New York used to be a different town than it is today. People use terms like “Old New York,” and “The Bad Old Days” to talk about the 70s and 80s. In fact, the crime wave that is associated with New York City lasted well through the late 1990s.
For example, in 1977 there were 1,919 murders in New York. By 1991 that number reached an all-time high of 2,571. The murder rate didn’t dip below 1,000 until 1998. To put it in perspective, from 2000-2010, it has been hanging around 800.
Louis Biedermann illustration published in The World, 1904, of the brand-new underground New York City subway. The City Hall station is shown as a glorious, colorful, brightly lit cavern under the streets—a beautiful vision of skylights and tiled arches along the curve of the track and
platform. The amethyst glass skylights were covered over with tar during World War II, and the station was then abandoned in favor of the Brooklyn Bridge
station, closed to public service on the last day of 1945.
The first in an ambitious five-film pentaptych, whose first two installments are being handled by David Yates (the director responsible for the four ultra-bleak blockbusters that wrapped the “Potter” franchise), “Fantastic Beasts” does double-duty as yet another imagination-tickling fantasy adventure and a deeply troubled commentary on tolerance, fear, and bigotry in the world today.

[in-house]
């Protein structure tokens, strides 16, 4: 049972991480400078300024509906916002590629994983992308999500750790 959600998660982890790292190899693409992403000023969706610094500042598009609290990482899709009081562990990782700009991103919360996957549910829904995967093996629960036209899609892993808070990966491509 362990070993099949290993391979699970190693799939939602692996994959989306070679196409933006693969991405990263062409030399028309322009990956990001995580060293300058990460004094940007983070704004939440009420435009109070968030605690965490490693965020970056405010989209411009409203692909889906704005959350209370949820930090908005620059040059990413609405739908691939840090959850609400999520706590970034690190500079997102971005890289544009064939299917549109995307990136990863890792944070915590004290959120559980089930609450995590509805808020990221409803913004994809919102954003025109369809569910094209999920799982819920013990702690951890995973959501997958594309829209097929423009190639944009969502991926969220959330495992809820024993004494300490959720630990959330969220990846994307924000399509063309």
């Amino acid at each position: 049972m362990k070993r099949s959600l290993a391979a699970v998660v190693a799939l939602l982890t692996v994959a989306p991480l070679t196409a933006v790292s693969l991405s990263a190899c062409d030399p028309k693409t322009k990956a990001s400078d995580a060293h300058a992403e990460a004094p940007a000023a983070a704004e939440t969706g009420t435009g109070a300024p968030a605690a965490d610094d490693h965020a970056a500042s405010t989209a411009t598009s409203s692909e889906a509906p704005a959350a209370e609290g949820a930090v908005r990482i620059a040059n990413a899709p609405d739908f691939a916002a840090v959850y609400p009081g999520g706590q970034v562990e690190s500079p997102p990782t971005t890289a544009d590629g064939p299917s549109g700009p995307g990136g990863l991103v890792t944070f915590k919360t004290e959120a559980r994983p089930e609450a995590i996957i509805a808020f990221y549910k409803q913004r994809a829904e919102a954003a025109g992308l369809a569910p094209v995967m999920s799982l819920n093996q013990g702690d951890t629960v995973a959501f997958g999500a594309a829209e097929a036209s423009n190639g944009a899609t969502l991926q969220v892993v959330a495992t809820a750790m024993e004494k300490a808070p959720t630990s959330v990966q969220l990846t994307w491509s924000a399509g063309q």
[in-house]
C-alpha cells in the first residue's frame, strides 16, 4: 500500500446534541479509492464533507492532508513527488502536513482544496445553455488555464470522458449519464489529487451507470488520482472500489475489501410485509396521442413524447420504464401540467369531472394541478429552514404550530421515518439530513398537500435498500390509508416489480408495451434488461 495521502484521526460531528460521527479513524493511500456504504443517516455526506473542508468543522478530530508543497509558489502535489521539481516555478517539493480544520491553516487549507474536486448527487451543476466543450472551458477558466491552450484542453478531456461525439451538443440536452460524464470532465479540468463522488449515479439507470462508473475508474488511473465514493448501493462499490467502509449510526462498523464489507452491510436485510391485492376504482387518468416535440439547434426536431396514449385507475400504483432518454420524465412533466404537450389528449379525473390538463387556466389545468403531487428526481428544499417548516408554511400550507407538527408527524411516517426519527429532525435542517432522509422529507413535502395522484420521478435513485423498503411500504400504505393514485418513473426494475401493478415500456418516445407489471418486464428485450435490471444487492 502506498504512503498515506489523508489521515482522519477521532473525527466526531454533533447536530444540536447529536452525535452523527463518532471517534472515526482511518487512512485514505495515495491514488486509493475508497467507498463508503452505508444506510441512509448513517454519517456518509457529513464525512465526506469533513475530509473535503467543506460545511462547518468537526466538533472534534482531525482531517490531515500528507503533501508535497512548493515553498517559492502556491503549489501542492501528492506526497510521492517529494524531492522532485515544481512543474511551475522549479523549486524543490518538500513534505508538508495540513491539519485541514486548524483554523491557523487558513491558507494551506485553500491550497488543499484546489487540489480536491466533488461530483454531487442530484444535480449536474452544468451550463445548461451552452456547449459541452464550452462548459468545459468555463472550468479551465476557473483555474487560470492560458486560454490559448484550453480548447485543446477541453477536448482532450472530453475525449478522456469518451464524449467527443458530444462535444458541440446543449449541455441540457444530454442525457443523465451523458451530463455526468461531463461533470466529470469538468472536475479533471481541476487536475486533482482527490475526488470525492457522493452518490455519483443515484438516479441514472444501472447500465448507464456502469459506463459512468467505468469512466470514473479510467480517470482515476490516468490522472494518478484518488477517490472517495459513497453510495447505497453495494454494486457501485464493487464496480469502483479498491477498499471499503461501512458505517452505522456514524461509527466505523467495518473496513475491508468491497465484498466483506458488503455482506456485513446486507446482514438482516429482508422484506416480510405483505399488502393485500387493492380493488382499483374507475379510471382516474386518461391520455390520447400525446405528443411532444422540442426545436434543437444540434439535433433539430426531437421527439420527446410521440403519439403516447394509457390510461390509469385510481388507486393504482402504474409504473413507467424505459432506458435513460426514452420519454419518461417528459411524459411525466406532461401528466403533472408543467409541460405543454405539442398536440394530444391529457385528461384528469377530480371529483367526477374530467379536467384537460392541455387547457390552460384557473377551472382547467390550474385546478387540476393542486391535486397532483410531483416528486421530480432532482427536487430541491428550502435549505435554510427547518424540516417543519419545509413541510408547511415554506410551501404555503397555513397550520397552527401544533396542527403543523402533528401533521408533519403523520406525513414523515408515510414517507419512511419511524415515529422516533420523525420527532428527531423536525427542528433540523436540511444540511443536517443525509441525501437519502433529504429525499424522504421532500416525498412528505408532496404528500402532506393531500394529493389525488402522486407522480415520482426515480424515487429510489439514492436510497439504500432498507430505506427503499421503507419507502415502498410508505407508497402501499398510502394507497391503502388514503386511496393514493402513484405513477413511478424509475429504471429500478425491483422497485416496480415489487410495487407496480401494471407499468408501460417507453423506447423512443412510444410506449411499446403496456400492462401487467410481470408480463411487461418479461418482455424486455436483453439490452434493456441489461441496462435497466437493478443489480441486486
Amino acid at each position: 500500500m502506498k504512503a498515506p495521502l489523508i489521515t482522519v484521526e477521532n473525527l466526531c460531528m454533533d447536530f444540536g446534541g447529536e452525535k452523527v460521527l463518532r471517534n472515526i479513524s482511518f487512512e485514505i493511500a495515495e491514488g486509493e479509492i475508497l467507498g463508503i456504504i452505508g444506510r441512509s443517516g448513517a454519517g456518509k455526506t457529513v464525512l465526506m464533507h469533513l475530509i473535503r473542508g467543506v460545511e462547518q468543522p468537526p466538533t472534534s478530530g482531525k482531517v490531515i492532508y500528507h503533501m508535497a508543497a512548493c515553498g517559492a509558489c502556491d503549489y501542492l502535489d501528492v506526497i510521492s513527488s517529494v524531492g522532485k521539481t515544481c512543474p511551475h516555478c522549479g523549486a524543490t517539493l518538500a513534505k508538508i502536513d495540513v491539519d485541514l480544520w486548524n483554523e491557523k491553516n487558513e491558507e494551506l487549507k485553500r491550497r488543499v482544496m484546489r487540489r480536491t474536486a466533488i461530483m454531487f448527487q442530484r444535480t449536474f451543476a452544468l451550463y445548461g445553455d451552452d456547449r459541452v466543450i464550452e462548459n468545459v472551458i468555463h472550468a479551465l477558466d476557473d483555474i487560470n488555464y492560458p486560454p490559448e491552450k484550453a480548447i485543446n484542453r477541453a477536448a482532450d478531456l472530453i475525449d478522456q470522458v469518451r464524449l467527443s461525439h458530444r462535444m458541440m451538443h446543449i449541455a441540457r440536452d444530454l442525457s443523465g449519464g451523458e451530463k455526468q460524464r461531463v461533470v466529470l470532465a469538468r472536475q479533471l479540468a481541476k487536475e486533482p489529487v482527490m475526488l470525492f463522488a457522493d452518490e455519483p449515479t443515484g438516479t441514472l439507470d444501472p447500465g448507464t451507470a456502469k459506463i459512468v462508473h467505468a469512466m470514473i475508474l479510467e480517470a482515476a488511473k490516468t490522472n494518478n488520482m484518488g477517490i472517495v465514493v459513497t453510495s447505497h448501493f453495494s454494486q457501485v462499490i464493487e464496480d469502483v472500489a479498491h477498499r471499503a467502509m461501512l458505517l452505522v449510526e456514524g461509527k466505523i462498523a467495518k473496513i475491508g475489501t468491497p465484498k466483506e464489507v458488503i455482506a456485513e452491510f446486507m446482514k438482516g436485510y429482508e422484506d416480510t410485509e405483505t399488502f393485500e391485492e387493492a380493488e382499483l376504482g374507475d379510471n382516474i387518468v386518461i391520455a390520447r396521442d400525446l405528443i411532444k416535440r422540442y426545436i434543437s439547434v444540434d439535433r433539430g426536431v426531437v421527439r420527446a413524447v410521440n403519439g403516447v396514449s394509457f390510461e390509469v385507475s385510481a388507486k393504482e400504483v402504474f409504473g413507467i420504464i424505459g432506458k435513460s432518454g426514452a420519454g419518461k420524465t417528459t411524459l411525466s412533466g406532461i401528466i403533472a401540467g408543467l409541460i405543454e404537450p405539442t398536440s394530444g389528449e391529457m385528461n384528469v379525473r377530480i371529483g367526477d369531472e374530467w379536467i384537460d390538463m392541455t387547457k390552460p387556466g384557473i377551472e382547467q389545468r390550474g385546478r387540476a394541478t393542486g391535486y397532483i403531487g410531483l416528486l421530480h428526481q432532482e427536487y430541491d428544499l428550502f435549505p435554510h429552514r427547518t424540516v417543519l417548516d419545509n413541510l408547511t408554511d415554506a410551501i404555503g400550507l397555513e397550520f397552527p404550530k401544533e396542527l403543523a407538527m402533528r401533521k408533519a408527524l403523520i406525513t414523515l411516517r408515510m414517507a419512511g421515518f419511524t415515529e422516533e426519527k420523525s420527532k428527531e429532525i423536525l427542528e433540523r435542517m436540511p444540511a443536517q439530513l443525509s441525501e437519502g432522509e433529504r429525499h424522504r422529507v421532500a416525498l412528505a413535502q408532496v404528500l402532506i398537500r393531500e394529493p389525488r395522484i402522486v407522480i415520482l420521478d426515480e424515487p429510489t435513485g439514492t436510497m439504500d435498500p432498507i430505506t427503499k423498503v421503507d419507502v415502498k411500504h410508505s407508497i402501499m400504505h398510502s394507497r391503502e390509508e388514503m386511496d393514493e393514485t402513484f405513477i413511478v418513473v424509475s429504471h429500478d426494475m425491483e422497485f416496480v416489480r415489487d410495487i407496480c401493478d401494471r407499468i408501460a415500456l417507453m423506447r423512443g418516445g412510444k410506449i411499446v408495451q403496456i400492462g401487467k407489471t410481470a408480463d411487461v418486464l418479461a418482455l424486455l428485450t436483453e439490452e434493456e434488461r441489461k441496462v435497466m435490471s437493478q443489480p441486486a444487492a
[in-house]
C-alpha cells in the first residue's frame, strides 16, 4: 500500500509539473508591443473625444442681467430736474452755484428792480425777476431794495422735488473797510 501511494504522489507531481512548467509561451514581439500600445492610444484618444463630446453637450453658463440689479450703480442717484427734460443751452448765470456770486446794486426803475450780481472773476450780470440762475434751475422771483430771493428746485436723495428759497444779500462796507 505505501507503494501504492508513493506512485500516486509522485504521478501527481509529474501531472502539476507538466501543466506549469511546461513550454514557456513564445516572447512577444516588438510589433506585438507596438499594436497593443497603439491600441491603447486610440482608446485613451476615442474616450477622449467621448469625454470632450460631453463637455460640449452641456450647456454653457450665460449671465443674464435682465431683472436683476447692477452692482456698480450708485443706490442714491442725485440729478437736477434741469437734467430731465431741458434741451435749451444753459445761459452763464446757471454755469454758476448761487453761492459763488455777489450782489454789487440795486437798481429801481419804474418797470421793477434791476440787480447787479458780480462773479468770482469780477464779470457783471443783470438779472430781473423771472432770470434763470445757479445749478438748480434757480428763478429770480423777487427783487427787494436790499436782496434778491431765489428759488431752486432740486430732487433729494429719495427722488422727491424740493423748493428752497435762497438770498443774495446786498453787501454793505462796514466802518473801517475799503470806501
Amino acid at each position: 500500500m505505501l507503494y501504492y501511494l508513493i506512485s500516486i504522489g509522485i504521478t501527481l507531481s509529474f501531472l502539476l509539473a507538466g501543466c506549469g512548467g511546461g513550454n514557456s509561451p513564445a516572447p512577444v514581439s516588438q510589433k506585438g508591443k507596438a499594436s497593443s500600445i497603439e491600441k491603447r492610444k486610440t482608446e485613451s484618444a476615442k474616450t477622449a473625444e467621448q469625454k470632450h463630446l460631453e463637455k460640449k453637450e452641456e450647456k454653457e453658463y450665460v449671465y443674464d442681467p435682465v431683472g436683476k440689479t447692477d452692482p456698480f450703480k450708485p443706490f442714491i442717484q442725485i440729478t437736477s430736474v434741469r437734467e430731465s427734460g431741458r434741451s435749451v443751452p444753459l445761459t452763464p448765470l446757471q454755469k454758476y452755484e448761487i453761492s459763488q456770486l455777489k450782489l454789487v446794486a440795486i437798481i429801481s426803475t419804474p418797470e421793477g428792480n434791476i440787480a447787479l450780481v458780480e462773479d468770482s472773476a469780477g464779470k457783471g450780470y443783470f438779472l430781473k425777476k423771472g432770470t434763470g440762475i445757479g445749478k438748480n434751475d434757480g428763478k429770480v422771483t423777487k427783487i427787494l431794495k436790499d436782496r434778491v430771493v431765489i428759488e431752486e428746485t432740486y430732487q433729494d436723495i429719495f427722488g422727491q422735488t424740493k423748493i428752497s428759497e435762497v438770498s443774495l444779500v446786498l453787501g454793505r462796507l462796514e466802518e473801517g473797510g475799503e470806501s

Cath Clark, Time Out:
Redmayne radiates a wet-eyed warm glow as stumbling, bashful Newt – an English wizard in New York. He’s perfect for Rowling’s world, where a kind heart is the most potent magical power of all.
Eric Kohn, Indiewire:
But the real star of “Fantastic Beasts” is its heavily stylized, period-specific setting. From a seedy jazz club filled with outrageous beings to an explosive showdown in Manhattan’s old City Hall subway station, the movie captures a New York that’s at once nostalgic and otherworldly.
Peter Bradshaw, The Guardian:
“Fantastic Beasts” is a rich, baroque, intricately detailed entertainment with some breathtaking digital fabrications of prewar New York City. This is Steampunk 2.0, taking its inspirations from Terry Gilliam’s “Brazil” or Howard Hawks’s “His Girl Friday” but the New York [Rowling] creates also has the dark, traumatized look of Gotham City.
Before he went down in history as one of the greatest film directors of all time, 17-year-old Stanley Kubrick was known for something else – New York City subway photography. Over two weeks in 1946, Kubrick worked for LOOK magazine to capture the everyday lives and intimate moments of the people of a bygone era.
While working for LOOK, Kubrick completed 129 assignments for a total of 15,000 photos. His photos captured the mundane and everyday side of an era often heavily romanticized in the U.S., giving us a closer and more identifiable look at their lives. They commuted just like us!